“Gerry, my boy?”
Gerry looked up to find his grandfather staring at him. Again, you fool, Gerry chastised himself. In the midst of his anxiety, he had allowed his mind to wander. It was a tendency he tired of, one he knew would bring him ridicule and criticism on land above.
“I apologize, Grandfather. You offered me sage wisdom. I started to listen, I really did . . .”
“I know, son. You needn’t explain to me.” Artus rose to stride over to Gerry’s bed, where he sat next to him. “You see, your father was much the same way when he was growing up, though he would never admit to it now. He was a young man full of big ideas, ideas that would come to him in the middle of another’s speech, ones that would take him away to Mar knows where.”
“Tis true. He would often have to ask the speaker to repeat himself, much to the chagrin of the baron or mage talking. Then your father would blush, or avert his eyes, all the while trying to focus and listen, only to have his mind wander all over again.”
“By Mar, I never knew.”
“Keep it our secret, lad.” Artus rose, letting out a sigh. Gerry started to stand to help him but Artus waved him off, declining his assistance. “I’m fine. As you will be when you ascend. Think not too much on the matters of Court. Tis all a collection of pomp and circumstance, one you have done before. Perhaps there will be another fair maiden or two. No matter. Whatever happens, you are connected to your brothers, your actions to theirs and vice versa. You have a network of support no other prince has. You will prevail.”
Artus winked and smiled at Gerry, who managed a grin in return. He made his way to the door.
“And you, Grandfather? Will you be there?”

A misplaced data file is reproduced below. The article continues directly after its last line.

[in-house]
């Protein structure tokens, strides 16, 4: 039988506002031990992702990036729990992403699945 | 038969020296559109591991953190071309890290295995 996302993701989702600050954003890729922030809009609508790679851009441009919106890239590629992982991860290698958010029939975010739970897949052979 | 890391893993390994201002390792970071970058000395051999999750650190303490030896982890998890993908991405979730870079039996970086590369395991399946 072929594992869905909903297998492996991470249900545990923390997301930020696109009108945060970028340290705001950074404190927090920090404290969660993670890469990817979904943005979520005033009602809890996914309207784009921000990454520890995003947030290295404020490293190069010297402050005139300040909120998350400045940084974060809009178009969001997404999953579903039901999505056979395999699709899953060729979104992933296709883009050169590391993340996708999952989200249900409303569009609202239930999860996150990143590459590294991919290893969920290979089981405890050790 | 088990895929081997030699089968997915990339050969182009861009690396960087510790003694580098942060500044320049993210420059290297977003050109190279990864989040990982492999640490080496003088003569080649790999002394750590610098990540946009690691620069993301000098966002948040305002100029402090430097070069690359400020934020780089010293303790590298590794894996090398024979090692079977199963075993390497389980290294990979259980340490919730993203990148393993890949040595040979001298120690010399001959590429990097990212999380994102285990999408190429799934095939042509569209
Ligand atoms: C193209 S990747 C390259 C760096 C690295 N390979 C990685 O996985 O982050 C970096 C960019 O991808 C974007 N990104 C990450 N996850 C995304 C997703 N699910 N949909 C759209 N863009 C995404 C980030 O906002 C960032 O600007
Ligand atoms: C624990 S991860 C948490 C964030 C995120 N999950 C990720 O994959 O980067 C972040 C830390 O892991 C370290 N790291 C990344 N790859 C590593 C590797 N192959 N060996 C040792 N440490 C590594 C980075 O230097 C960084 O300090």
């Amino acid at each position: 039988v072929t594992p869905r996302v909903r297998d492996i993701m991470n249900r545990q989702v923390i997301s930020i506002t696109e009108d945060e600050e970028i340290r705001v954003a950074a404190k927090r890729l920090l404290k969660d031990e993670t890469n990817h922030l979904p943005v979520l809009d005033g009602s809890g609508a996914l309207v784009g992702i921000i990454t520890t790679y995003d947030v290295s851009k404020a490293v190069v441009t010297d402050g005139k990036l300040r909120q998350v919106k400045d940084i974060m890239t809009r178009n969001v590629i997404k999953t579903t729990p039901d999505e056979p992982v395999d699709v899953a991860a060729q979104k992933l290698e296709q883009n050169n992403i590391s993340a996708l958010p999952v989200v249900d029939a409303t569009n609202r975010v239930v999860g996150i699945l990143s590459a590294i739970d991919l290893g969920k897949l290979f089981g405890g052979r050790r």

“Of course, though you may not see me. Those barons up above have the persistent habit of chewing my ear. At least at my age I can feign fatigue and retire to my room.”
Gerry laughed, as did Artus. He waved to Gerry once more before withdrawing to the hall. “Be well, my lad. Be well.”
Gerry, feeling much more light-hearted, stood. He marched to his chest, then his armoire, opening each one to examine the contents inside. He looked to the trousers and boots he wore. Finding them satisfactory, he then examined his shirt and doublet. A tad worn, and less than regal, he concluded. He threw them off, opting for the white silk shirt in his armoire and the forest green doublet from his chest. To accent the clothing, he turned to the end table by his bed, where a series of rings and chains laid. He studied them all, finally settling on the thick silver ring inset with an opal, as well as the white gold chain fashioned with a small symbol of Mar, that of a trident pointing downward held firmly by a hand.
Gerry put on the ensemble, adding his matching cap and coat, both of black velvet ringed by velvet ribbon. He admired himself in the mirror, considering how his appearance would be received once he ascended. Many of his servants would suggest accompaniments to his wardrobe, he knew. His own father may even suggest a different look. No matter, Gerry reminded himself. He had done the dance before. Might as well ascend to face it all.
Gerry left his room, the afternoon light from the conical windows and the sconces catching him here and there. He strolled down the hall, nodding to one of the Voiceless as he passed, before turning to his brother’s room.
He found the door ajar, just enough for him to peek inside. When he lifted his fist to knock, however, the sound within gave him pause.
“Mi, mi compazee acerr . . .” Within, Dawkin sat bent over his desk, a large volume of books scattered about. One particularly thick edition laid open before him, its pages faded slightly yet the text still legible.
“Mi compazee acer sui conoki-mi-ento,” Dawkin said aloud to himself. “I am pleased to make your acquaintance.”
Gerry withdrew his hand, thinking better of interrupting his brother as he studied. Though Gerry was no linguist, he recognized the language of Ibia when he heard it. Will I be expected to speak? he asked himself. I will have a translator by my side. That much I know. So will Father, for he never developed a tongue or an ear for any language except Marlish. Will any one of the princesses know Marlish? If they do, and I do not know their words, what will they think of me?